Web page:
The homework assignment: Come up with background material for a debate in school on deterring nuclear war. So the teenager decided he might as well go to the logical source, his country's government. And he came away with just what he needed. In fact, Britain's Defense Ministry furnished a pamphlet entitled "Defending against the Threat," two leaflets - one on deterrence and one on arms control - and chapters four and five of the government's annual strategic defense review. Not that any of it was classified, mind you. Anyone, a ministry spokesman insisted, could obtain the same information on request. Oh, the student? Euan Blair, the eldest son of Prime Minister Tony Blair and his wife, Cherie. The prime minister's office denied also that dad or mom personally interceded in the matter.

'Most influential' show biz women aren't show-stoppers

Naturally, superstar entertainers such as Madonna, Julia Roberts, and Oprah Winfrey lead the list of most influential women in show business, right? Actually, no - according to The Hollywood Reporter, which this week released its 10th annual ranking of females who do the most significant work in the industry. Madonna did make the list, but only at 42nd of the 50 on it. Roberts finished third; Winfrey eighth. The Hollywood Reporter's top 10:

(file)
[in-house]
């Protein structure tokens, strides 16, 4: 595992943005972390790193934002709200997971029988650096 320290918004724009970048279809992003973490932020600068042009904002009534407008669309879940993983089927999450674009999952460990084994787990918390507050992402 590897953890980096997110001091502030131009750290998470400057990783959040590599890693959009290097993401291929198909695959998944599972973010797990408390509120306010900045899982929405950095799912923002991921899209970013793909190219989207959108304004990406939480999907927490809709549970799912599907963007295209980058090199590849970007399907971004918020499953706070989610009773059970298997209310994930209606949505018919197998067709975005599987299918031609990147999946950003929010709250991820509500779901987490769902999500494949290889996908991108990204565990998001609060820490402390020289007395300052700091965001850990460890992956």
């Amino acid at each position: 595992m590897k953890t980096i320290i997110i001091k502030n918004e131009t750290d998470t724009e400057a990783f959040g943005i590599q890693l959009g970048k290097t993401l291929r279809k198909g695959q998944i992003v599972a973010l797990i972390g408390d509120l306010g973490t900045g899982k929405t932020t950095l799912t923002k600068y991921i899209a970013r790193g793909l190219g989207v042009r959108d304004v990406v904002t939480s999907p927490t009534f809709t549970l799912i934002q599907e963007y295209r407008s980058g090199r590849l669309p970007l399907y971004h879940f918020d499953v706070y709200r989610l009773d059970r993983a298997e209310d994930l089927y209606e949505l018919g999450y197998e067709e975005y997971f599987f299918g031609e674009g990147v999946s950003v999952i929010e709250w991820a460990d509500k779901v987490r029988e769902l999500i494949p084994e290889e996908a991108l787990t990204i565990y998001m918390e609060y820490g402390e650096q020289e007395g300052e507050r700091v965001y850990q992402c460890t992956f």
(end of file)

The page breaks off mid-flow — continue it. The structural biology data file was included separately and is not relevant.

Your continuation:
1. Stacy Snider, chief of production, Universal Pictures

2. Sherry Lansing, chief, Paramount Motion Pictures Group

3. Julia Roberts, actress

4. Gail Berman, president of entertainment, Fox Broadcasting

5. Nancy Tellem, president, CBS Entertainment

6. Michele Anthony, executive vice president, Sony Music

7. Nikki Rocco, president, Universal Pictures Distribution

8. Oprah Winfrey, TV show host and chief of Harpo Entertainment Group

9. Judy McGrath, president of MTV Group

10. Carole Black and Dawn Tarnofsky-Ostroff, Lifetime Television

- Reuters

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